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Sharon Solwitz: Bloody Mary

 

Crescent Blues Book Views Sarabande Books (Trade Paperback), ISBN 1889330930

Book: sharon solwitz, bloody mary
Bloody Mary opens just as Claire Winger, contented wife and competent mother of two daughters, experiences a recurrence of the petit-mal epileptic seizures that she last suffered as a child and from which she assumed herself completely cured. At the same time her younger daughter, Hadley, embarks on puberty with all the emotional upheavals that can accompany that phase of life. Not the best recipe for a restful read!

In this unflinching look at the lives of two women at a time when each finds herself hurled disconcertingly beyond all her comfort zones, Sharon Solwitz allows little space for rose-tinted spectacles. She explores family life and its close relationships with no holds barred. She digs up and turns over the bits that we like least to acknowledge -- that we sometimes dislike the people whom we love the most. She examines the bits that seem incomprehensible -- that we become better friends with someone once we admit that we no longer love them. She looks, too, at how a relationship seems only able to grow into another new and different one after (and despite that) one of its participants destroys, in the most hurtful of ways, the original precious bond.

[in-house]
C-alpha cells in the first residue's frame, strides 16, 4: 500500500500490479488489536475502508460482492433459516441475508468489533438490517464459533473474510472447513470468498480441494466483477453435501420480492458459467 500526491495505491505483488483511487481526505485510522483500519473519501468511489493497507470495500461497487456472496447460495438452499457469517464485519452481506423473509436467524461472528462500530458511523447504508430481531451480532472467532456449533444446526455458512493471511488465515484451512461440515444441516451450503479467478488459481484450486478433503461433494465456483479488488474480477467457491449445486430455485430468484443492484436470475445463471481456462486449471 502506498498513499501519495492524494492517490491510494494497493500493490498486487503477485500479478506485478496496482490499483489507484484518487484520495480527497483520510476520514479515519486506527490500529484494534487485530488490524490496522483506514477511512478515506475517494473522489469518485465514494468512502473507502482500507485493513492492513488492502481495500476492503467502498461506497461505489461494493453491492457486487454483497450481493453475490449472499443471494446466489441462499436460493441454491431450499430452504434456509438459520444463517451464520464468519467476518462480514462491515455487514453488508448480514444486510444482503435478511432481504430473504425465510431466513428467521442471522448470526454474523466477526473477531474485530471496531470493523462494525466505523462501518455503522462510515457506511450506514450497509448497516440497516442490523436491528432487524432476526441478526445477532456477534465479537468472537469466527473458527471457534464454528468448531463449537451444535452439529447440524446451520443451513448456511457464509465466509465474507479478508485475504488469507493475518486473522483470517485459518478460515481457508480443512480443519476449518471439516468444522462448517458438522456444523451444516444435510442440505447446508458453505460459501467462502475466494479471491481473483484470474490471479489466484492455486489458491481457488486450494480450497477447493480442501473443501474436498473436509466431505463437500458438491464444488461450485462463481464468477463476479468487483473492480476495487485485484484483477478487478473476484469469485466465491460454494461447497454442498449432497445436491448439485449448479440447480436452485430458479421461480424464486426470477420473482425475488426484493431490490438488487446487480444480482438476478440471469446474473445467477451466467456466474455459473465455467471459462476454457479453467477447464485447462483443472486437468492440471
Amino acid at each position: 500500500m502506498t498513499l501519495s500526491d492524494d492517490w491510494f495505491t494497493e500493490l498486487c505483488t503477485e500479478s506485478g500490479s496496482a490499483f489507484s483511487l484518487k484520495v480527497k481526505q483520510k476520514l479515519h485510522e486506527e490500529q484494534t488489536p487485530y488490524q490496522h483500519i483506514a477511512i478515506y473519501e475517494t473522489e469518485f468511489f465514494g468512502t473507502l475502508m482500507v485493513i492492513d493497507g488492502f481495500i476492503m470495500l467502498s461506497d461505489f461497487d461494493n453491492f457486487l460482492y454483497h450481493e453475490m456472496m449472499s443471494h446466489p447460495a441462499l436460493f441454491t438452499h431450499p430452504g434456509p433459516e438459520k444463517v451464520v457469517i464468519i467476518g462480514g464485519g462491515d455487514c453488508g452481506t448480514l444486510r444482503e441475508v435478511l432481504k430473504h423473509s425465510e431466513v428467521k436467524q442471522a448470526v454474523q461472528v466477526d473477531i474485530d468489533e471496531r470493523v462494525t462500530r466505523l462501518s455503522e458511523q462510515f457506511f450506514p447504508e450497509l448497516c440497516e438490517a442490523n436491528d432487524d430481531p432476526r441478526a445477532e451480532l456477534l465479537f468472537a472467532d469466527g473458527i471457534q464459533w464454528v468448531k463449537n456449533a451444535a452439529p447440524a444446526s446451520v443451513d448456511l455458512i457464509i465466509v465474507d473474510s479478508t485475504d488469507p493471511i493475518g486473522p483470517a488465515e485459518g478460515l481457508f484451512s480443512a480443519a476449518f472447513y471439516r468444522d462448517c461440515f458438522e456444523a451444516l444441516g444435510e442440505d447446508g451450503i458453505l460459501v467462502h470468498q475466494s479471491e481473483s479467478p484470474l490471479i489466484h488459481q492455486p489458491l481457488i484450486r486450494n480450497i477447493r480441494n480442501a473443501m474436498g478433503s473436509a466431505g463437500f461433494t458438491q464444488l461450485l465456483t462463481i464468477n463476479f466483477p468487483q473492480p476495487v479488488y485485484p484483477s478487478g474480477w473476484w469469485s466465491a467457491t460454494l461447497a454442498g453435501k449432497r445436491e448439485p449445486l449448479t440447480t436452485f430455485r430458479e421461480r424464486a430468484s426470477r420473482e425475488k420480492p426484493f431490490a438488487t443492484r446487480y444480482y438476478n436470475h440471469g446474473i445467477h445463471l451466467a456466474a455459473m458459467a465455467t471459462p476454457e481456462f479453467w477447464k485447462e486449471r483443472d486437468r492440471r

Perhaps Solwitz writes mostly about turning points in this novel. Each woman learns eventually that life moves one along, out of one familiar phase and into another in which she must reinvent herself and re-evaluate her relationships. I didn't enjoy this book as a comfortable read, but one does not enjoy life as a comfortable road either. I appreciated the novel as a thought-provoking portrayal of personal growth, and I recognized some sadly foolhardy scraps of my own life path in it. It can be reassuring, perhaps, to realize that one does not blunder with uniqueness.

Moira Richards

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